The Home of Steven Barnes
Author, Teacher, Screenwriter

Tuesday, September 12, 2006

Bush's Speech

Didn't watch the 9/11 movie last night--did however read the reviews in Variety and Hollywood Reporter, which suggested, contrary to political ranting on the Left and Right, that blame was spread fairly evenly across the political spectrum.  I was interested in Bush's speech, and read the full text this morning.

You know?  That wasn't a bad speech, and I would have actually respected it, and considered it presidential, with just one change: an open admission that Iraq began on an error, and that we are cleaning up the mess we created, that has led to AT LEAST ten times more civilian casualties as America experienced on 9/11.  I can see it as an honest mistake, for the best of intentions.  But the endless conjoining of Hussein's regime with terrorism is being done with full awareness that his political base still largely believes that there is such a direct connection.  In my mind, he used weasel words, and to fail to lay out the situation clearly, he opens himself to serious charges of attempting to re-write history, to try to help people forget that the reason we WENT to Iraq isn't the reason we're being given for why we're still there.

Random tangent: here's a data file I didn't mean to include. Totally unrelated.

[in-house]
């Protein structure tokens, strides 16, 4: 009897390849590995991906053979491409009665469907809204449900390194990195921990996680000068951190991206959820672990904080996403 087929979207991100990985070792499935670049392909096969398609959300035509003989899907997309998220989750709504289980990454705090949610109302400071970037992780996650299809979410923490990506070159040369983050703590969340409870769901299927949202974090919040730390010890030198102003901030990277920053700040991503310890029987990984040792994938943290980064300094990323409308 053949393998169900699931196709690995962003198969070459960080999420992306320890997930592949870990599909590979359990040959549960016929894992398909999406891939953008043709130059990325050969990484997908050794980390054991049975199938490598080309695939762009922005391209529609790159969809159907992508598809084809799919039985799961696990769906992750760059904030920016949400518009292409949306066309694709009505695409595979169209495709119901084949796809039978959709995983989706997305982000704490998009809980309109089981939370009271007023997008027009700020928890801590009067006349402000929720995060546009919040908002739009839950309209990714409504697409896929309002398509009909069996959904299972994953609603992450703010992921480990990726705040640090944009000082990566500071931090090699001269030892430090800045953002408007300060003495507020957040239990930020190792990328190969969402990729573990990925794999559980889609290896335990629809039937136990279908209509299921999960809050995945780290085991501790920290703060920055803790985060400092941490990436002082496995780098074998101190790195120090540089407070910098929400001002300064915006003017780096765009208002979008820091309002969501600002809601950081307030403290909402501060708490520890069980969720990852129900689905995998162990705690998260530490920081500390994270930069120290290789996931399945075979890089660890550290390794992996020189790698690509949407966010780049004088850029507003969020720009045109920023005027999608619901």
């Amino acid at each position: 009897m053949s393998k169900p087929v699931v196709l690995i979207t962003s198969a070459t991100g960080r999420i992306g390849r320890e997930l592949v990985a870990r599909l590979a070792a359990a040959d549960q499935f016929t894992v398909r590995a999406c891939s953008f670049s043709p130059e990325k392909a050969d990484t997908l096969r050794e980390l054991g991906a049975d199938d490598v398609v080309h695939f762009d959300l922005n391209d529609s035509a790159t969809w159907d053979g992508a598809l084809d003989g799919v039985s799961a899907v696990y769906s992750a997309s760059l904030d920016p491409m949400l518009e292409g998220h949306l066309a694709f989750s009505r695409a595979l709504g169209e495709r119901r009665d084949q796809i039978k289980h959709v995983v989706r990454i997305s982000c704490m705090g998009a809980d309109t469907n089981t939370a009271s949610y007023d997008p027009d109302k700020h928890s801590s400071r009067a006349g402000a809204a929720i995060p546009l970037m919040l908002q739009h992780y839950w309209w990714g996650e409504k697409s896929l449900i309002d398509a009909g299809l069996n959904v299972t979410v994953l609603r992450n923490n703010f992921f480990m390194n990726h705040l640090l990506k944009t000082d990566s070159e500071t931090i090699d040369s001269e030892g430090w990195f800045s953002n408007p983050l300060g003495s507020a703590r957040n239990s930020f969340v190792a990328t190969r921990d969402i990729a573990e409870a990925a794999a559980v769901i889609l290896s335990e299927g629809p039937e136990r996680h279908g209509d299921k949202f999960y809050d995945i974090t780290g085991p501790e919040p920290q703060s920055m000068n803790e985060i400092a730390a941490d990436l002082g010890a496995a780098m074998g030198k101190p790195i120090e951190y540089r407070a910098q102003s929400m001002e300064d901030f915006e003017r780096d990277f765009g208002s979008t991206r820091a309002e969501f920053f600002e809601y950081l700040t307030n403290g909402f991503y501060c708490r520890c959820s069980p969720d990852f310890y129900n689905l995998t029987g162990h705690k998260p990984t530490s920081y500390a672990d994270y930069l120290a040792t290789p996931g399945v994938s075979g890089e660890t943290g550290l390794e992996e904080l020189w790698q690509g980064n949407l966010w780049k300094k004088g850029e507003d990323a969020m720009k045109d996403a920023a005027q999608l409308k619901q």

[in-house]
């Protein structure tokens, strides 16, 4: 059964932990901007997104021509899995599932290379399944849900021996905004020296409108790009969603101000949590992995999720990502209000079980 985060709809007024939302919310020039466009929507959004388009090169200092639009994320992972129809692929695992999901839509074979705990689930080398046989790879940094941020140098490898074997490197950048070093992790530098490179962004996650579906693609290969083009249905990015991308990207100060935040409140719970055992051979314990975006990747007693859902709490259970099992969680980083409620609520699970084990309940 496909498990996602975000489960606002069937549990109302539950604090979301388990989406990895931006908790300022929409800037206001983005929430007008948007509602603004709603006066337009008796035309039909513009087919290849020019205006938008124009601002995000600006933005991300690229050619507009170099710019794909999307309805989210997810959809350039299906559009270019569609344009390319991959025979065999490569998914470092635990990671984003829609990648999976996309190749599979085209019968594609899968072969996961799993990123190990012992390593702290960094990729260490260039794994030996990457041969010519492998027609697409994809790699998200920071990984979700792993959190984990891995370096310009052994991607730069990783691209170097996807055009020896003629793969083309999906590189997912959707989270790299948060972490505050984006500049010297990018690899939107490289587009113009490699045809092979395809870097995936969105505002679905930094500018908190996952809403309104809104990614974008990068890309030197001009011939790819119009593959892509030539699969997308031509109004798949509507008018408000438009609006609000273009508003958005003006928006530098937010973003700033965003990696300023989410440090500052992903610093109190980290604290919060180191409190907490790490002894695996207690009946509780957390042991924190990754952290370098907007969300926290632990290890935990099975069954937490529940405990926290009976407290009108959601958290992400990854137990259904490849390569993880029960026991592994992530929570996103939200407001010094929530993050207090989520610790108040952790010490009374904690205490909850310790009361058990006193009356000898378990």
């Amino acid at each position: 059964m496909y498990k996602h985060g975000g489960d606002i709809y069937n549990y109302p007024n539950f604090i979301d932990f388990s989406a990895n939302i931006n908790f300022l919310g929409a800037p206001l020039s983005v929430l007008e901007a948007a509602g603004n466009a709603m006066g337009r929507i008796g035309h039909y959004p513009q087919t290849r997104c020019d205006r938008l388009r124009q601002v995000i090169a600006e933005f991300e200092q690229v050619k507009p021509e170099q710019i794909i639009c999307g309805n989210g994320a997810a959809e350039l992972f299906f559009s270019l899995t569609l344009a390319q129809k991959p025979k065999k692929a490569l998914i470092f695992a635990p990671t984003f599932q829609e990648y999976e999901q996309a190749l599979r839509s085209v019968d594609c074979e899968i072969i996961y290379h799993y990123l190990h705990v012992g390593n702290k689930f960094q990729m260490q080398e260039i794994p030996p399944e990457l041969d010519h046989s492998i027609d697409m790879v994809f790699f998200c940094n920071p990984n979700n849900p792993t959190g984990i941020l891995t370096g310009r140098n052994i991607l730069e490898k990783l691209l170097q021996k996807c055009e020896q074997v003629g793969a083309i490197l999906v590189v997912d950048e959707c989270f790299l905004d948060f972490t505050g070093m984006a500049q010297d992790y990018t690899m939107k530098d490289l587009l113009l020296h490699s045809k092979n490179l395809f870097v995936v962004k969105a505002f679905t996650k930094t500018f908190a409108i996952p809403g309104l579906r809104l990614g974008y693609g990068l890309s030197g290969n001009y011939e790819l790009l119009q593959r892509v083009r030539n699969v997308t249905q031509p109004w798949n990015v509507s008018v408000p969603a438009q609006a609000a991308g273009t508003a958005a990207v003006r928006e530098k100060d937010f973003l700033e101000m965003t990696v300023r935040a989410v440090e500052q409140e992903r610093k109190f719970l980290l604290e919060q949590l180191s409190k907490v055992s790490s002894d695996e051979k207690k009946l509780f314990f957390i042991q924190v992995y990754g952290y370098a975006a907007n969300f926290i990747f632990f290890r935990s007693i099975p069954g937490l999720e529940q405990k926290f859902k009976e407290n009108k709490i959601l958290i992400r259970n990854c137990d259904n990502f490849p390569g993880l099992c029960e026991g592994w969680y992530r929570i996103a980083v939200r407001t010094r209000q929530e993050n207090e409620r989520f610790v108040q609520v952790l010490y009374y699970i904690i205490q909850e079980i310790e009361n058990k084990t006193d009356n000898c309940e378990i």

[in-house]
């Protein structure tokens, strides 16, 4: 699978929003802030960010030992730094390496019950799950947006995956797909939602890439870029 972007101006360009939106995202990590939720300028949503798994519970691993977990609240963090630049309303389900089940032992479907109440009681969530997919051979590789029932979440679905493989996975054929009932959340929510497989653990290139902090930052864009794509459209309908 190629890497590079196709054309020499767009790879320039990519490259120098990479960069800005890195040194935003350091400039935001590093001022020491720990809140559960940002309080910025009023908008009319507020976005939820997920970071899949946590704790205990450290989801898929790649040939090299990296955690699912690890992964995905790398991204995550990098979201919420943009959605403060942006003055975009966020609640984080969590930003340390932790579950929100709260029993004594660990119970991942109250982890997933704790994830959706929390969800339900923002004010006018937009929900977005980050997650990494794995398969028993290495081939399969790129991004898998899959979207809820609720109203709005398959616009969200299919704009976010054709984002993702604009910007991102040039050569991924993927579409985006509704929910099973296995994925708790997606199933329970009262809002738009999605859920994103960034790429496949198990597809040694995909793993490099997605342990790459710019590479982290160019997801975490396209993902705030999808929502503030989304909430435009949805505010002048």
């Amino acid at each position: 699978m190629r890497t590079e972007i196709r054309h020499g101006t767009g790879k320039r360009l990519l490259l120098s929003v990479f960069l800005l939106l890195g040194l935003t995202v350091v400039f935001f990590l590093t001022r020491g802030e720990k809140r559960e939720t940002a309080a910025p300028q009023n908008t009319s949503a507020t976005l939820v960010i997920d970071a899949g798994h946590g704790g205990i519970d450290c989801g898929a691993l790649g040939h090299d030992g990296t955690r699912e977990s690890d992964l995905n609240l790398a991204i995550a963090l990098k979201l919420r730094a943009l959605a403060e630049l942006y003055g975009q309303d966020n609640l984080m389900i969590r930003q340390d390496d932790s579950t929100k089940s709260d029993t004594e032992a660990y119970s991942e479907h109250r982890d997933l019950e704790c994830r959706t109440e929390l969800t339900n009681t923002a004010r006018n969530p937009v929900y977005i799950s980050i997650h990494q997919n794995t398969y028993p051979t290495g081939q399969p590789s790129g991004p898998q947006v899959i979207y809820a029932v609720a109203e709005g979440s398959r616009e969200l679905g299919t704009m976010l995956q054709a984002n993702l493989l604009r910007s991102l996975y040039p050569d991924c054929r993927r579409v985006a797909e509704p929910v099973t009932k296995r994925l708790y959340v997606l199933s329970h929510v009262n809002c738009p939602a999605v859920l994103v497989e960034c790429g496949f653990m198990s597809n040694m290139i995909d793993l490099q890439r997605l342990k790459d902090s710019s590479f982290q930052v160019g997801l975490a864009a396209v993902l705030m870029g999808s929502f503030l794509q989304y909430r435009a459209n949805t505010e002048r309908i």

It may be possible to reconcile the gap, but Bush had a chance last night, and chose not to take is tempted to suggest for political reasons.  Fine.  That is, I suppose, his right, and in an election year possibly the only course a political animal can take. But it saddens me.  We gave him so much trust after 9/11. And right now about 60% of Americans feel that trust was abused.   Only time will tell if their perceptions are accurate, but this morning, it feels to me that last night was Bush's last opportunity to really come clean and be a leader...and he chose to throw it away.

The speech was rousing, and patriotic, and optimistic...and a glaring attempt to live out his remaining months in an alternate history in which we were never, ever told that Hussein was a clear and present danger--and in which that danger was proven to be demonstrably false.  Some cling to reports of degraded biochemical agents roughly as toxic as Black Flag as evidence that the original reports were right.  To me, this is just sad.

If only our leader could say: "we were wrong. We are terribly sorry.  Now, let's find the best way to make this right."  I could respect that, I really could.   And now, it's just too late.

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